Crazy stories and hilarious happenings behind the scenes in a busy downtown emergency department.
A short story that was written when I was a second-year ER resident for The Writer's Digest "Short-Short story competition." It's one of my favorite bits of writing I ever did. Not the typical funny EpineFriends episode, but it hits right in the feels :). Enjoy!
Communication is Key
Communicating effectively is of the utmost importance. Sometimes, we can speak the same language, but not be understood. Other times we riddle splat the tonka for the static wookie chuck duck.
On Being Patients
The EpineFriends expound on times they have been patients. The stories are hilarious and sometimes painful.
Learning from Mistakes and Stoopid Amazing Brenda
We should strive to live healthy lifestyles and be examples for our patients. While trying to get into shape, I bit off much MUCH more than I could chew. Amazing Brenda can do backflips while running marathons, but I learn trying to emulate someone that amazing, it ends terribly.
Rules for the ER
In the ER we have a multitude of unstated laws and rules. Sometimes, with some help from a famous author, we can organize our thoughts into rules that make sense. Okay, Lets be honest, it us, so making complete sense has never been our strong spot.
Logic Not Included
The ER is a place where anything can be seen. Sometimes, however, the last thing to be found is common sense and logic. The EpineFriends explore interesting stories about the lack of logic often seen behind the scenes.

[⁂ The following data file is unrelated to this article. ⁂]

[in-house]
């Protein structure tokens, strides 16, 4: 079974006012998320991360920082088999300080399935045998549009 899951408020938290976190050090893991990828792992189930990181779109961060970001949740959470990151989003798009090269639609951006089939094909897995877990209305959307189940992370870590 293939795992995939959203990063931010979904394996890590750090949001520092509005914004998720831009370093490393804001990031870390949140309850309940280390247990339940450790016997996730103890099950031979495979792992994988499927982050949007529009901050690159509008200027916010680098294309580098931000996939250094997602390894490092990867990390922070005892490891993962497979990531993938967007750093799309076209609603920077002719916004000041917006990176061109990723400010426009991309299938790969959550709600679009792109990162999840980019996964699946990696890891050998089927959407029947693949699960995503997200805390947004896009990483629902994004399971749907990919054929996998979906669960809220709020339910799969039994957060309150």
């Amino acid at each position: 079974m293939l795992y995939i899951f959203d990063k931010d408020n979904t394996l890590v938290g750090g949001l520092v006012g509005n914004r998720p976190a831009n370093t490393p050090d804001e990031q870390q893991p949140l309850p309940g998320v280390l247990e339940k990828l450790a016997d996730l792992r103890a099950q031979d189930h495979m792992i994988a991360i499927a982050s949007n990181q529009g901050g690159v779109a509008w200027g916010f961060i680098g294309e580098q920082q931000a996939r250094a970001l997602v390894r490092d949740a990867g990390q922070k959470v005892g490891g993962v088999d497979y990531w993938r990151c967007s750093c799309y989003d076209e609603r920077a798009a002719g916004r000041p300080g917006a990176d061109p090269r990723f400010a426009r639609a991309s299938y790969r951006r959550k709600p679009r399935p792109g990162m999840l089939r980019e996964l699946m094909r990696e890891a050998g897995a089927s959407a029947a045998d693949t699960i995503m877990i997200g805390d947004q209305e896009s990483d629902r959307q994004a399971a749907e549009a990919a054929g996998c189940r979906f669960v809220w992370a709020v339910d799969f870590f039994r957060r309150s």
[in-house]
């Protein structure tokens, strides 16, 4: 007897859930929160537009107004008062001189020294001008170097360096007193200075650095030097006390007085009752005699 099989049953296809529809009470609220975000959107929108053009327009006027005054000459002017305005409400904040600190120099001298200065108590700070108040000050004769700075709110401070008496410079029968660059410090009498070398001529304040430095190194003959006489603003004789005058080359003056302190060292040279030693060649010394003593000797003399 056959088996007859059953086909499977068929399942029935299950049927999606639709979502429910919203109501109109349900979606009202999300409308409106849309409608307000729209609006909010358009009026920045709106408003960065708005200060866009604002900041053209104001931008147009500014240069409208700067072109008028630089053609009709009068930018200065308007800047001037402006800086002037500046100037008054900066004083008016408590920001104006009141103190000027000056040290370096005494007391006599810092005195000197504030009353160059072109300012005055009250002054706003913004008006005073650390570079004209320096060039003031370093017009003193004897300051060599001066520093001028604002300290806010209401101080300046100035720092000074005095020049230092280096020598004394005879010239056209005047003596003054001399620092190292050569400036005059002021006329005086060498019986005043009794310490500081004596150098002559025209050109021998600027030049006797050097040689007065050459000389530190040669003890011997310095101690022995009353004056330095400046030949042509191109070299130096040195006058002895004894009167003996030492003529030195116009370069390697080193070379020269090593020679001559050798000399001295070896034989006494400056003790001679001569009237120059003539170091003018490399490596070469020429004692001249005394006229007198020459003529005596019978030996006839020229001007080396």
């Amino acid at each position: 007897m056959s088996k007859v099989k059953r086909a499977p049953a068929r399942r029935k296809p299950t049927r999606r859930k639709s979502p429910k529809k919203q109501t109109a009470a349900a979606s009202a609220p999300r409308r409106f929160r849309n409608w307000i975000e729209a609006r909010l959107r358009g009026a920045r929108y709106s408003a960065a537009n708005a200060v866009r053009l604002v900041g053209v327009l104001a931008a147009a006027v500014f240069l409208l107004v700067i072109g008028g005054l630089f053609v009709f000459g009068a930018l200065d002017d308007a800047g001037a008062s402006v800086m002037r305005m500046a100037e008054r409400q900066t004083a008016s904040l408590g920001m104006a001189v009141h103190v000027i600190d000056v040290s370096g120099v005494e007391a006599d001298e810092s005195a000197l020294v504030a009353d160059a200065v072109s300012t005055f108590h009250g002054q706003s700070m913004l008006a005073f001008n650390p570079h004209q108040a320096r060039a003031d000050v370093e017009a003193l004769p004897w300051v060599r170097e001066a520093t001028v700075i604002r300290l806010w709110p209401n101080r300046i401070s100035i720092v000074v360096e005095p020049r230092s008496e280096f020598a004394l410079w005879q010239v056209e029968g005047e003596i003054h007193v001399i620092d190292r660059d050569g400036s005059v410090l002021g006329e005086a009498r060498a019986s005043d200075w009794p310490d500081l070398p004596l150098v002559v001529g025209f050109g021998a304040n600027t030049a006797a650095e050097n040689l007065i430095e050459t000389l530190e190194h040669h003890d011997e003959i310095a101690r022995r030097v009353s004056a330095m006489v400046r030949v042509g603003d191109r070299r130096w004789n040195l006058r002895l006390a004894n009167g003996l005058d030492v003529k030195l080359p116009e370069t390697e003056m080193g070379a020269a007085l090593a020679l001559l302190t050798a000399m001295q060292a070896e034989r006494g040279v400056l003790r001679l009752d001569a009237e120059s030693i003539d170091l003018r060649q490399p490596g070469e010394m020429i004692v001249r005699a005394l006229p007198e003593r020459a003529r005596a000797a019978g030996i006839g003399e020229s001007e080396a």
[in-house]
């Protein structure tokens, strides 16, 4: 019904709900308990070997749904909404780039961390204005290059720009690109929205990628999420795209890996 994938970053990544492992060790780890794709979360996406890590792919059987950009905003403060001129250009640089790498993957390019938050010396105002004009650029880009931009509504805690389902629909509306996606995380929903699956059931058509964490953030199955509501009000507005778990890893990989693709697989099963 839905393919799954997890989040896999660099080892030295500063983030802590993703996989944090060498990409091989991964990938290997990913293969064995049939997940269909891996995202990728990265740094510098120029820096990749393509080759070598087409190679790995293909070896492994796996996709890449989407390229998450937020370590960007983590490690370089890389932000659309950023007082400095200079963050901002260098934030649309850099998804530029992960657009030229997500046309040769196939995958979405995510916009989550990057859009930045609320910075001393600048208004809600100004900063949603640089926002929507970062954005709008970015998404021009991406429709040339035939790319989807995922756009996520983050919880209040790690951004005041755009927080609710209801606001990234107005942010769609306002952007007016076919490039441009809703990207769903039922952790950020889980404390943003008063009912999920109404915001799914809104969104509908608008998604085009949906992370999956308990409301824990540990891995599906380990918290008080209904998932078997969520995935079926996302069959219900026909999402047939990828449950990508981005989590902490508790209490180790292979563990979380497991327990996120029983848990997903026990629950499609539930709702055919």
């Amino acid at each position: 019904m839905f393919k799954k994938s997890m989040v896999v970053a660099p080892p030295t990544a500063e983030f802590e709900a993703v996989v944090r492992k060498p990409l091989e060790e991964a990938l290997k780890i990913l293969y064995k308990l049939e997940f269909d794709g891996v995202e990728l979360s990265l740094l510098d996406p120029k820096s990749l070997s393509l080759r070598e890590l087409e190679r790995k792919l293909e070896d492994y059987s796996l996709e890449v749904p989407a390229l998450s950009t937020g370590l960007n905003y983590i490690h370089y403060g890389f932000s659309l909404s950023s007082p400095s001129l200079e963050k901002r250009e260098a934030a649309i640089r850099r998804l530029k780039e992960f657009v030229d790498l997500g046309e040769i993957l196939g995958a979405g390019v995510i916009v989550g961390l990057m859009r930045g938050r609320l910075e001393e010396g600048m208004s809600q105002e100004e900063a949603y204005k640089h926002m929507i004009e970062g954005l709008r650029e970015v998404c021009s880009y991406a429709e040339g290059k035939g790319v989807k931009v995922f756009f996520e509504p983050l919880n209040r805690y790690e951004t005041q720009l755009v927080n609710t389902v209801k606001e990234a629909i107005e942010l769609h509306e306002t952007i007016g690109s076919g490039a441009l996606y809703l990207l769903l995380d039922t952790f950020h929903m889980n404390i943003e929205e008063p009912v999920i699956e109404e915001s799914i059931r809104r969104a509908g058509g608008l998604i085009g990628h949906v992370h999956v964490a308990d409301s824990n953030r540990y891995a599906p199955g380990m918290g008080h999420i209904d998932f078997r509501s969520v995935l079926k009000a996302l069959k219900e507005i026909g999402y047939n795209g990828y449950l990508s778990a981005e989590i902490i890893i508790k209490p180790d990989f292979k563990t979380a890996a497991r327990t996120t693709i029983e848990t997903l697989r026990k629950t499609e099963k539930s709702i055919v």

Smart, nerdy medical professionals who are also FUNNY?!
You asked for it and EpineFriends delivers. I recommend enjoying episodes of this podcast on lonely nights in, after half a bottle of wine, while scrolling WebMD and self diagnosing. Only problem is now that I’m an alcoholic with either leukemia or polycythemia-vera, I may be featured in an upcoming episode! Yikes!
Puerile, disorganized, awful sound quality, zero actual educational EM content.
The episodes I listened to were just collections of anecdotes that the next person to start speaking would try to one-up. If I wanted that, I'd talk to older nurses and paramedics. Maybe subsequent episodes actually discuss medicine-related content; I didn't get far enough to find out.
Nobody on the show has a mic/recording setup capable of anything better than AM radio sound quality, and nobody seems to be actually mixing or editing the recordings.
One of the hosts has a voice he uses to indicate that the person he's speaking as is stupid because clearly, anyone who speaks with a lateral lisp is an idiot.
The idea of a multidisciplinary team discussing ER topics is appealing. The execution was just terrible, both from a technical standpoint and in terms of content and personalities.
I was driving while listening and completely missed several exits and got lost due to laughing at this podcast!